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Druridge Bay: Planning permission for environmentally unacceptable opencast coal mine rejected – Friends of the Earth reaction

news release

Today’s decision by Communities Secretary Robert Jenrick to refuse planning permission for a controversial opencast coal mine at Druridge Bay, has been welcomed by Friends of the Earth.  
 
In his Final Decision Letter Mr Jenrick found the proposal to be “not environmentally acceptable”.
 
Friends of the Earth climate campaigner Tony Bosworth said:  
 
“The rejection of planning permission for a destructive opencast coal mine at Druridge Bay is fantastic news for our environment, and a tremendous victory for local campaigners. 
 
“With the world staring at catastrophic climate change, this is the right decision.
 
“Coal mines must be consigned to the history books if we are going to avoid climate breakdown.  
 
“Let’s leave coal in the ground where it belongs, and invest in energy saving and renewable power to build the safe, clean and fairer future we so urgently need. 
 
“It’s time for Banks Mining to walk away from Druridge Bay and further legal challenges, and abandon plans for any more new mines.”  
 
ENDS 
 
For more information contact the Friends of the Earth press office on 020 7566 1649 / 07718 394786 (out of hours – please do not text this number) or by emailing media@foe.co.uk
 
1. Government decision.

2. Planning permission for an opencast coal at Druridge Bay was rejected in March 2018 by Mr Jenrick’s predecessor Sajid Javid on climate grounds. However, following a legal challenge from Banks Mining – which was opposed by Friends of the Earth and local campaign group Save Druridge as interested parties – the decision was quashed. The Court ruled the decision had not been properly explained, and the case was sent back to the government for a new decision to be taken.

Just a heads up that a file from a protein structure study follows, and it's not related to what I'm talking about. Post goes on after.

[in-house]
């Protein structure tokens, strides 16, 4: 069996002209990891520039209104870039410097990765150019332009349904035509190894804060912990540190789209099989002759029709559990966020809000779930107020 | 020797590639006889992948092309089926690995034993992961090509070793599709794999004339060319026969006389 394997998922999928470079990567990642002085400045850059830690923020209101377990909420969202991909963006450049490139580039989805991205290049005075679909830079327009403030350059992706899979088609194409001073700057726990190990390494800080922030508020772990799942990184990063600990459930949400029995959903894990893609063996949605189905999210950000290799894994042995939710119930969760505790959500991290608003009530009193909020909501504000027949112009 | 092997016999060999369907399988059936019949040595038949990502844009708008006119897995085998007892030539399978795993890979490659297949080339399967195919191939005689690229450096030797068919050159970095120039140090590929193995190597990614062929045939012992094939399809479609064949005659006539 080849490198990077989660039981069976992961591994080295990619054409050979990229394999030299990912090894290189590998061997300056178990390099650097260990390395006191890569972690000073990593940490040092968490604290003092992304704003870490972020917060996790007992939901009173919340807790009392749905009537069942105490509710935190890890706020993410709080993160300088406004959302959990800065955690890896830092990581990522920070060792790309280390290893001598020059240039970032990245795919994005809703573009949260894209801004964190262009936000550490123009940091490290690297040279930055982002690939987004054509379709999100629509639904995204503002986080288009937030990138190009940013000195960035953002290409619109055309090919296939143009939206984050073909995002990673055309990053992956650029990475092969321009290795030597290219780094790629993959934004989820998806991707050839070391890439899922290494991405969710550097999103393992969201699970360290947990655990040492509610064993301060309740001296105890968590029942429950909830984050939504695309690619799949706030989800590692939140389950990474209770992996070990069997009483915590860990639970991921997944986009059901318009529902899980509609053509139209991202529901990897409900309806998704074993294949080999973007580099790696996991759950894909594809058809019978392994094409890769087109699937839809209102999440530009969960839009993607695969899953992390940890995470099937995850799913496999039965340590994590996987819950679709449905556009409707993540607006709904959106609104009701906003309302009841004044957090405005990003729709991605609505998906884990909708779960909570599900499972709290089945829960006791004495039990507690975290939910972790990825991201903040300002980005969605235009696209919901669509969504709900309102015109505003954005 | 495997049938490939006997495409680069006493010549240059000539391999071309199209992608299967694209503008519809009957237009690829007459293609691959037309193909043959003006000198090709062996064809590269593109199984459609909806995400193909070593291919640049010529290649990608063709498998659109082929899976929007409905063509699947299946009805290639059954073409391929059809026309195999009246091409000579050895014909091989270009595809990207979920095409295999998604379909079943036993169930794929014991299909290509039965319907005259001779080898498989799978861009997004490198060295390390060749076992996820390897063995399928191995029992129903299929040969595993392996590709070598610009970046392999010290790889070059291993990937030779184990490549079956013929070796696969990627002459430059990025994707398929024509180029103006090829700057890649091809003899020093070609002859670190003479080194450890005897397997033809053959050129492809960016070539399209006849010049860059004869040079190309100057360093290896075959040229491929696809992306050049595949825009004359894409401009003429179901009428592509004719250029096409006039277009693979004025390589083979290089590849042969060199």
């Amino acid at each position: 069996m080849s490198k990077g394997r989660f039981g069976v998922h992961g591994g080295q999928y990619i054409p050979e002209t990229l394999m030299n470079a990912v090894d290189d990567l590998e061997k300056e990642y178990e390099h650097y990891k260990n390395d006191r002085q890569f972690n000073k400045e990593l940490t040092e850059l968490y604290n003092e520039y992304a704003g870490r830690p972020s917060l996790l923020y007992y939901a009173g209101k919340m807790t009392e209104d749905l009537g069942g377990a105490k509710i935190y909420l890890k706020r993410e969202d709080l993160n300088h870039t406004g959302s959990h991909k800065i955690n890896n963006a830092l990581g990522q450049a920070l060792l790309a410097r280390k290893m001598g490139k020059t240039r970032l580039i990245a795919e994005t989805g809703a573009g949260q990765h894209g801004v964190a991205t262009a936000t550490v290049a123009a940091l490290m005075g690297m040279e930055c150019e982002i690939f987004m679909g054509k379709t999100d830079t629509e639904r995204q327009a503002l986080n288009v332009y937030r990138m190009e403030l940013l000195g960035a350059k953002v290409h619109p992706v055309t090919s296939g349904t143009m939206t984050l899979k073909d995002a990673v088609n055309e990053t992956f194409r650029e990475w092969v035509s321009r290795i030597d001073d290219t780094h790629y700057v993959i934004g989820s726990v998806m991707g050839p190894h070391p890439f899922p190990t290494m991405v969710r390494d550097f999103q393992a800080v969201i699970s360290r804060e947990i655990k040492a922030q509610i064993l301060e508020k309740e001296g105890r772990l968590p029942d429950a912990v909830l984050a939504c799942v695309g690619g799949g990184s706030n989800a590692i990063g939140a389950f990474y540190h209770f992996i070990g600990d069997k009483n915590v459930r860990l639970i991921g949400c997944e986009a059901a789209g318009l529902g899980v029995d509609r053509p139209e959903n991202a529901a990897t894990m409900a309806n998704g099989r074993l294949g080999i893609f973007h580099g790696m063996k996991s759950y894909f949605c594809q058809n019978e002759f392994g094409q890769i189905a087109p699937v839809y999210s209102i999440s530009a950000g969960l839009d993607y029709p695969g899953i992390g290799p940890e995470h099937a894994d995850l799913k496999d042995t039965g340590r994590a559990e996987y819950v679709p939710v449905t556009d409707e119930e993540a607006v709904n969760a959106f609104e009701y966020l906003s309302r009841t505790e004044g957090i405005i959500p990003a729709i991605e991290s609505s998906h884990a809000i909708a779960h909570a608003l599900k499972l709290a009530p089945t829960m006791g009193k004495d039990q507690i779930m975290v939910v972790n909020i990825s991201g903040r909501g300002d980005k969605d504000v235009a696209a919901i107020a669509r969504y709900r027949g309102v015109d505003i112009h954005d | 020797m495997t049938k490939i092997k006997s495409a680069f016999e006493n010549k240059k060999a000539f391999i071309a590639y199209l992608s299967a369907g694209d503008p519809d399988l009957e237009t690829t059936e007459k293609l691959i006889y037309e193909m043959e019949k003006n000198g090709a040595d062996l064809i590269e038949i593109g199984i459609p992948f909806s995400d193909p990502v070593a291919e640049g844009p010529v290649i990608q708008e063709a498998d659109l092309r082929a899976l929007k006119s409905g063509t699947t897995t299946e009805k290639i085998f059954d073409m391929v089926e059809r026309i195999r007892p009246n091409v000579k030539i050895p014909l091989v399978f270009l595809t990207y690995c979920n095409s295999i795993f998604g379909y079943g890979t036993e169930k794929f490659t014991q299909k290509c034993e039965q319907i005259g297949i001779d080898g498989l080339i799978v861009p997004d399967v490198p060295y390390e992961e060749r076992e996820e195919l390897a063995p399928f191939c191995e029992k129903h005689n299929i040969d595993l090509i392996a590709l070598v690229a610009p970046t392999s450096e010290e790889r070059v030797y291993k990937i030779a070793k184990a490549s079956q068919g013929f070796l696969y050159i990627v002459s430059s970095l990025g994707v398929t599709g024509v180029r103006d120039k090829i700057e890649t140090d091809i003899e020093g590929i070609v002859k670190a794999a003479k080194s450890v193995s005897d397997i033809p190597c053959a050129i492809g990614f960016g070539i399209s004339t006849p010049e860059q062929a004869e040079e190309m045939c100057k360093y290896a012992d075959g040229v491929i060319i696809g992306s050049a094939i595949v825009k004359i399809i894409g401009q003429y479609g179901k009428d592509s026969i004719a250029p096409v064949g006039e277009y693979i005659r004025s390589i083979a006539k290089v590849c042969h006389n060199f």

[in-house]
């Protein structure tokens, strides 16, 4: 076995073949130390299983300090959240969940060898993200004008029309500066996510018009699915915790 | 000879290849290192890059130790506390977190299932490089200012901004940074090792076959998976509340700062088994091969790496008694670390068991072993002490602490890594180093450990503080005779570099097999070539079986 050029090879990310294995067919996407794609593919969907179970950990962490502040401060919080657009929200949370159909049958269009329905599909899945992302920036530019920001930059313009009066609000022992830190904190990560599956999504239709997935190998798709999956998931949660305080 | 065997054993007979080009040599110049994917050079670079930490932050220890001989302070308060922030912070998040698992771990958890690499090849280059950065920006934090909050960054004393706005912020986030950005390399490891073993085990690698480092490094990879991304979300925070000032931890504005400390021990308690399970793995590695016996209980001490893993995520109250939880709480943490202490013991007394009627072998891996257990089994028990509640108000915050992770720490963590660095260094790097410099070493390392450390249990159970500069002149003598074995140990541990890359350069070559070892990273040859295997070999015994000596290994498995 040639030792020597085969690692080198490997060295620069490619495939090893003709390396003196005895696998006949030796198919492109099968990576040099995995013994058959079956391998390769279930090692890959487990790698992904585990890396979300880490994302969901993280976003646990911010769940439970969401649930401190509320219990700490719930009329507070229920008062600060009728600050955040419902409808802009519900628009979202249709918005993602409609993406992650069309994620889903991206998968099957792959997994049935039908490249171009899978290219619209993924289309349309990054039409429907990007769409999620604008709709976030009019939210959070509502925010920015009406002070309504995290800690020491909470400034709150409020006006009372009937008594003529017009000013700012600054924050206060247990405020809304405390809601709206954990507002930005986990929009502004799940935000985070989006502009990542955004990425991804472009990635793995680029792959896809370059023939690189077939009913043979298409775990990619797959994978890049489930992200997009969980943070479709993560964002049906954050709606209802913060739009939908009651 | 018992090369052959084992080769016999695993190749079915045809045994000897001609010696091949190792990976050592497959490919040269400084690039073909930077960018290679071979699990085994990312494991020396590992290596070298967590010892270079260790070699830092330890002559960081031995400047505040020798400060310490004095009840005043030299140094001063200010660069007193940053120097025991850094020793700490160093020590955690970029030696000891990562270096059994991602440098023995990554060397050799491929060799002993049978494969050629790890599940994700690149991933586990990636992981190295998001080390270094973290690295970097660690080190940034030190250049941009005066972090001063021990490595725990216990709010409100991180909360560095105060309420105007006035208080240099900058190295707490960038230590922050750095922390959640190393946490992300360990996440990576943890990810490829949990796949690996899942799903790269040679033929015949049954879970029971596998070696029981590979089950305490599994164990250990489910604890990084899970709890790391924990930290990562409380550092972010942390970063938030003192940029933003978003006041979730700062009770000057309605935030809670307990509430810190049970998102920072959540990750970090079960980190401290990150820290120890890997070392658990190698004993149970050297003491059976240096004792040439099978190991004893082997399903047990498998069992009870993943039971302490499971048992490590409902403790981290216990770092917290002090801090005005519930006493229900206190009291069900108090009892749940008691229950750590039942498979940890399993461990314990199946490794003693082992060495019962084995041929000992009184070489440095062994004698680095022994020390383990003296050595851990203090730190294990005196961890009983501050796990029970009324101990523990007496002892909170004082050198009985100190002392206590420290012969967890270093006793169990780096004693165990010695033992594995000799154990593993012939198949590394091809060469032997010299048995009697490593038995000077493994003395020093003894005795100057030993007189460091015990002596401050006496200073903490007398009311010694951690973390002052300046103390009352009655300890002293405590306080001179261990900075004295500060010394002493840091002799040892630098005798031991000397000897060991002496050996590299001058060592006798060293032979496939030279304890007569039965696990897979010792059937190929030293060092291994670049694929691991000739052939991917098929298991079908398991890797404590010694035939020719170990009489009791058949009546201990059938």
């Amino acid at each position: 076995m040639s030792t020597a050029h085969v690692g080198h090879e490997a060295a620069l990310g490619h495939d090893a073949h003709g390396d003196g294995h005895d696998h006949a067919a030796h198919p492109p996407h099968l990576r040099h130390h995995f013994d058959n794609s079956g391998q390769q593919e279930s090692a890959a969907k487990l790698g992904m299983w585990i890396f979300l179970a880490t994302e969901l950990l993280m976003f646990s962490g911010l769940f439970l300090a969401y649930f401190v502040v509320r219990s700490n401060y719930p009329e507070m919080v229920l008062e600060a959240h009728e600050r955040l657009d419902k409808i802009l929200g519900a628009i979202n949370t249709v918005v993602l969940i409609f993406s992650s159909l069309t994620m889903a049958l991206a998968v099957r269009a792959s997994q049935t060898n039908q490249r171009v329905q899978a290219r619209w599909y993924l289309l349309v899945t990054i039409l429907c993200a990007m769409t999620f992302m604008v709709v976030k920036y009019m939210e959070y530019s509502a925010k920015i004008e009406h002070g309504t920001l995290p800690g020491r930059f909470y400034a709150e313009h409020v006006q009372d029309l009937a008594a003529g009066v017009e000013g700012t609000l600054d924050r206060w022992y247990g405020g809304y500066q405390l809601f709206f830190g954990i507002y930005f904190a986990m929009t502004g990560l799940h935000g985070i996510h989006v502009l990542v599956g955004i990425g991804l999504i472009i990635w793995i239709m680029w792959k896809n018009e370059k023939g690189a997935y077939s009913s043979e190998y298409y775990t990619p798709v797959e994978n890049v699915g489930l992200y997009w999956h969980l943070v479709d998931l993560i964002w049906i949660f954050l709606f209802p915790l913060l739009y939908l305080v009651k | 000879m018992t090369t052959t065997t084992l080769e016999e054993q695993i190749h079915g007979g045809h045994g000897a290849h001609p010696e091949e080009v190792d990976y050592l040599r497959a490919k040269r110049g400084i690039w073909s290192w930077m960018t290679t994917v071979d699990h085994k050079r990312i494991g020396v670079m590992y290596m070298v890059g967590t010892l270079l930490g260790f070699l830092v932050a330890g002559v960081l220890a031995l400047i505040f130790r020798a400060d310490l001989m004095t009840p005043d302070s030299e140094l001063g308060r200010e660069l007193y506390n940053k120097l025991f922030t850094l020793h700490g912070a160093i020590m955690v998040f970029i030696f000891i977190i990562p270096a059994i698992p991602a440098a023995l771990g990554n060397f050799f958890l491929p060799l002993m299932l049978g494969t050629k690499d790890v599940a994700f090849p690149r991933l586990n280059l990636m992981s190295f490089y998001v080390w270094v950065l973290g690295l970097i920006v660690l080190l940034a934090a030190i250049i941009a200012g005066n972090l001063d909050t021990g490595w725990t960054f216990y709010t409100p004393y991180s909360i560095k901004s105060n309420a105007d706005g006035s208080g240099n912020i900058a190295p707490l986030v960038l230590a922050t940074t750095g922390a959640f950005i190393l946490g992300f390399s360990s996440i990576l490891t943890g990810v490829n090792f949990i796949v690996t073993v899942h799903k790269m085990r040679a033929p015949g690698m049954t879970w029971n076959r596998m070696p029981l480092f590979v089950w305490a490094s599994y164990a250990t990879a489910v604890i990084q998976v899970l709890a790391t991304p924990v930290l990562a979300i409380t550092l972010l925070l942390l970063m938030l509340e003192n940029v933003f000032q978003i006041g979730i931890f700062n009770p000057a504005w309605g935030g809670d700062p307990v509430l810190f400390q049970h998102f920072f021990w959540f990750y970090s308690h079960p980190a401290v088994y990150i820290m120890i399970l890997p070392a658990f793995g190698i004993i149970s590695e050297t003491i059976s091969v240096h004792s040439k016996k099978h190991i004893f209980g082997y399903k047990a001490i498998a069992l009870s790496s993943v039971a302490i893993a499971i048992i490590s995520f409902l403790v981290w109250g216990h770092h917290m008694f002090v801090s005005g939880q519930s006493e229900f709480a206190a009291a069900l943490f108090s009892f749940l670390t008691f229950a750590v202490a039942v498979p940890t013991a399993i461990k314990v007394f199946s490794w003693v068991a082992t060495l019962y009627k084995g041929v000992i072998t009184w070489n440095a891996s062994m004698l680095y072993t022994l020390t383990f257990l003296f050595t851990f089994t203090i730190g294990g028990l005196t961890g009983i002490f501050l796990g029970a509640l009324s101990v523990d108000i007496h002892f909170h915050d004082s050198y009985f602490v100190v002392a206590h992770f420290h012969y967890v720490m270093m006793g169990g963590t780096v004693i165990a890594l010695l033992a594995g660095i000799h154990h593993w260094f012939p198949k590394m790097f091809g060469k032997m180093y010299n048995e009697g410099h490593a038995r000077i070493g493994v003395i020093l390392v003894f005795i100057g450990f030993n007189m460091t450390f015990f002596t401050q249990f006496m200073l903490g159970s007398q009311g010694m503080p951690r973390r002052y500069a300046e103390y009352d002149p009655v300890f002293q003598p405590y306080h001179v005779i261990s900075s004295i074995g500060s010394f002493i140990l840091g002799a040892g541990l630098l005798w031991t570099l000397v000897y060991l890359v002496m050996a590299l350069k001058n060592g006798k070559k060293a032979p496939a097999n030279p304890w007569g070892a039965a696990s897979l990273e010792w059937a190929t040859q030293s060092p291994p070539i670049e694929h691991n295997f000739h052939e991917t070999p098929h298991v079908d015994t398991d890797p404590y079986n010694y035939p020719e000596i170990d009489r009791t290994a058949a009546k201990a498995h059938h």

3. During the legal challenge Friends of the Earth was represented by Paul Brown QC, of Landmark Chambers 

4. If planning permission had been granted, approaching 3 million tonnes of coal, sandstone and fireclay could have been extracted.  

5. About Friends of the Earth: Friends of the Earth is an international community dedicated to the protection of the natural world and the wellbeing of everyone in it. We bring together more than two million people in 75 countries, combining people power all over the world to transform local actions into global impact. For more information visit: https://friendsoftheearth.uk/ follow us at @friends_earth, or like our Facebook page.  

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